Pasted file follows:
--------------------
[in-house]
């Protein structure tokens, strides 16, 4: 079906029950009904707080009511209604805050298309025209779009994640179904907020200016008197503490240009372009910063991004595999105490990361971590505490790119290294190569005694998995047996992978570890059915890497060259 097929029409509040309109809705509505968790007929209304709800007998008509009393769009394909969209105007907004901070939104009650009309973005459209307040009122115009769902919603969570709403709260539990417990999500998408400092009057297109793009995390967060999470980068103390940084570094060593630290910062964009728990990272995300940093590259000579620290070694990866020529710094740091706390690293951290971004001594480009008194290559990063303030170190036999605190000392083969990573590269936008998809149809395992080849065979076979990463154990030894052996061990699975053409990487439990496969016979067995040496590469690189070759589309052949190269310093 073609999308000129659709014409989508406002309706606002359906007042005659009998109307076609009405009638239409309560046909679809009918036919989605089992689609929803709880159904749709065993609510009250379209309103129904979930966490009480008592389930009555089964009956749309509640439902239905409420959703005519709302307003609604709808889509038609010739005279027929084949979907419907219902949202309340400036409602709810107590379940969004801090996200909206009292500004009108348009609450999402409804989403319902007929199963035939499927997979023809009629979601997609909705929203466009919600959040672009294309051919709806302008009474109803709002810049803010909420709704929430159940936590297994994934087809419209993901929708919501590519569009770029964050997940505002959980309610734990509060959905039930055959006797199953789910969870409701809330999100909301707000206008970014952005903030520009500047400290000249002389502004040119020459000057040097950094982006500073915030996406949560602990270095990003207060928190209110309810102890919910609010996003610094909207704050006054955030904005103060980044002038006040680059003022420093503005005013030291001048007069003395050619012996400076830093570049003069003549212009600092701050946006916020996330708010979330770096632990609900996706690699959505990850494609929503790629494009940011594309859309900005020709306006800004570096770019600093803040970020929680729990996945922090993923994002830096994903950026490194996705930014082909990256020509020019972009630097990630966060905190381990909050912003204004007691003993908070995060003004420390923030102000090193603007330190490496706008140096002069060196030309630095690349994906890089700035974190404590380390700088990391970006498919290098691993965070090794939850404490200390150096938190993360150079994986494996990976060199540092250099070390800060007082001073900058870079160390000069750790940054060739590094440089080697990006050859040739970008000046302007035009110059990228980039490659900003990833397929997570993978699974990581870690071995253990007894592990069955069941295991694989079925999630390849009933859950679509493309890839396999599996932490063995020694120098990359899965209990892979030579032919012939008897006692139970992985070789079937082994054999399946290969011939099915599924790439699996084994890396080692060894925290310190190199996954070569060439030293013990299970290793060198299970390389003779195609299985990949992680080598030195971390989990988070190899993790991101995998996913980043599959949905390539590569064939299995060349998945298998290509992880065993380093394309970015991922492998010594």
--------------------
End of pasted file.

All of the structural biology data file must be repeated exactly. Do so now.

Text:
[in-house]
């Protein structure tokens, strides 16, 4: 079906029950009904707080009511209604805050298309025209779009994640179904907020200016008197503490240009372009910063991004595999105490990361971590505490790119290294190569005694998995047996992978570890059915890497060259 097929029409509040309109809705509505968790007929209304709800007998008509009393769009394909969209105007907004901070939104009650009309973005459209307040009122115009769902919603969570709403709260539990417990999500998408400092009057297109793009995390967060999470980068103390940084570094060593630290910062964009728990990272995300940093590259000579620290070694990866020529710094740091706390690293951290971004001594480009008194290559990063303030170190036999605190000392083969990573590269936008998809149809395992080849065979076979990463154990030894052996061990699975053409990487439990496969016979067995040496590469690189070759589309052949190269310093 073609999308000129659709014409989508406002309706606002359906007042005659009998109307076609009405009638239409309560046909679809009918036919989605089992689609929803709880159904749709065993609510009250379209309103129904979930966490009480008592389930009555089964009956749309509640439902239905409420959703005519709302307003609604709808889509038609010739005279027929084949979907419907219902949202309340400036409602709810107590379940969004801090996200909206009292500004009108348009609450999402409804989403319902007929199963035939499927997979023809009629979601997609909705929203466009919600959040672009294309051919709806302008009474109803709002810049803010909420709704929430159940936590297994994934087809419209993901929708919501590519569009770029964050997940505002959980309610734990509060959905039930055959006797199953789910969870409701809330999100909301707000206008970014952005903030520009500047400290000249002389502004040119020459000057040097950094982006500073915030996406949560602990270095990003207060928190209110309810102890919910609010996003610094909207704050006054955030904005103060980044002038006040680059003022420093503005005013030291001048007069003395050619012996400076830093570049003069003549212009600092701050946006916020996330708010979330770096632990609900996706690699959505990850494609929503790629494009940011594309859309900005020709306006800004570096770019600093803040970020929680729990996945922090993923994002830096994903950026490194996705930014082909990256020509020019972009630097990630966060905190381990909050912003204004007691003993908070995060003004420390923030102000090193603007330190490496706008140096002069060196030309630095690349994906890089700035974190404590380390700088990391970006498919290098691993965070090794939850404490200390150096938190993360150079994986494996990976060199540092250099070390800060007082001073900058870079160390000069750790940054060739590094440089080697990006050859040739970008000046302007035009110059990228980039490659900003990833397929997570993978699974990581870690071995253990007894592990069955069941295991694989079925999630390849009933859950679509493309890839396999599996932490063995020694120098990359899965209990892979030579032919012939008897006692139970992985070789079937082994054999399946290969011939099915599924790439699996084994890396080692060894925290310190190199996954070569060439030293013990299970290793060198299970390389003779195609299985990949992680080598030195971390989990988070190899993790991101995998996913980043599959949905390539590569064939299995060349998945298998290509992880065993380093394309970015991922492998010594």